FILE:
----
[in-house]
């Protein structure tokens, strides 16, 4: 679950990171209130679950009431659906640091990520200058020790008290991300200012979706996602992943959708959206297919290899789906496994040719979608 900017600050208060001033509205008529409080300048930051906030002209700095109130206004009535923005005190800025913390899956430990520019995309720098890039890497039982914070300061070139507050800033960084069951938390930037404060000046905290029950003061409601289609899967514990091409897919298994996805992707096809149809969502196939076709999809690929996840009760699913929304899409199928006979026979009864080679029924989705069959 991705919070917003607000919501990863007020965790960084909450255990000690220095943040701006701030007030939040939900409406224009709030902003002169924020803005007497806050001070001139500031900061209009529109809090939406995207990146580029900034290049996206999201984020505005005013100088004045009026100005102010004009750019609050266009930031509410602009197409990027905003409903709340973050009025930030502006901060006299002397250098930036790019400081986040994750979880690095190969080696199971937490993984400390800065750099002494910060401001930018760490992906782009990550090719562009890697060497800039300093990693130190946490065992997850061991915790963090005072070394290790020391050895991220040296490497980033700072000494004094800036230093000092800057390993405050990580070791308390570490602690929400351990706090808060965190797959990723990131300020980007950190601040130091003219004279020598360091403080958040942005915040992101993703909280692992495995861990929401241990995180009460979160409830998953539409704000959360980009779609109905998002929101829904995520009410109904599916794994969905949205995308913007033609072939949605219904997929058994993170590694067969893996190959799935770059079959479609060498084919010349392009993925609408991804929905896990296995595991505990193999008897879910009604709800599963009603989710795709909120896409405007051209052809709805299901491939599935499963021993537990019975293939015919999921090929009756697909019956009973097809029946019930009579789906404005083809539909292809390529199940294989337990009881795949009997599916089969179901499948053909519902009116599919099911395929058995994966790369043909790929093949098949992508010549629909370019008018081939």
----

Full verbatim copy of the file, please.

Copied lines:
[in-house]
């Protein structure tokens, strides 16, 4: 679950990171209130679950009431659906640091990520200058020790008290991300200012979706996602992943959708959206297919290899789906496994040719979608 900017600050208060001033509205008529409080300048930051906030002209700095109130206004009535923005005190800025913390899956430990520019995309720098890039890497039982914070300061070139507050800033960084069951938390930037404060000046905290029950003061409601289609899967514990091409897919298994996805992707096809149809969502196939076709999809690929996840009760699913929304899409199928006979026979009864080679029924989705069959 991705919070917003607000919501990863007020965790960084909450255990000690220095943040701006701030007030939040939900409406224009709030902003002169924020803005007497806050001070001139500031900061209009529109809090939406995207990146580029900034290049996206999201984020505005005013100088004045009026100005102010004009750019609050266009930031509410602009197409990027905003409903709340973050009025930030502006901060006299002397250098930036790019400081986040994750979880690095190969080696199971937490993984400390800065750099002494910060401001930018760490992906782009990550090719562009890697060497800039300093990693130190946490065992997850061991915790963090005072070394290790020391050895991220040296490497980033700072000494004094800036230093000092800057390993405050990580070791308390570490602690929400351990706090808060965190797959990723990131300020980007950190601040130091003219004279020598360091403080958040942005915040992101993703909280692992495995861990929401241990995180009460979160409830998953539409704000959360980009779609109905998002929101829904995520009410109904599916794994969905949205995308913007033609072939949605219904997929058994993170590694067969893996190959799935770059079959479609060498084919010349392009993925609408991804929905896990296995595991505990193999008897879910009604709800599963009603989710795709909120896409405007051209052809709805299901491939599935499963021993537990019975293939015919999921090929009756697909019956009973097809029946019930009579789906404005083809539909292809390529199940294989337990009881795949009997599916089969179901499948053909519902009116599919099911395929058995994966790369043909790929093949098949992508010549629909370019008018081939």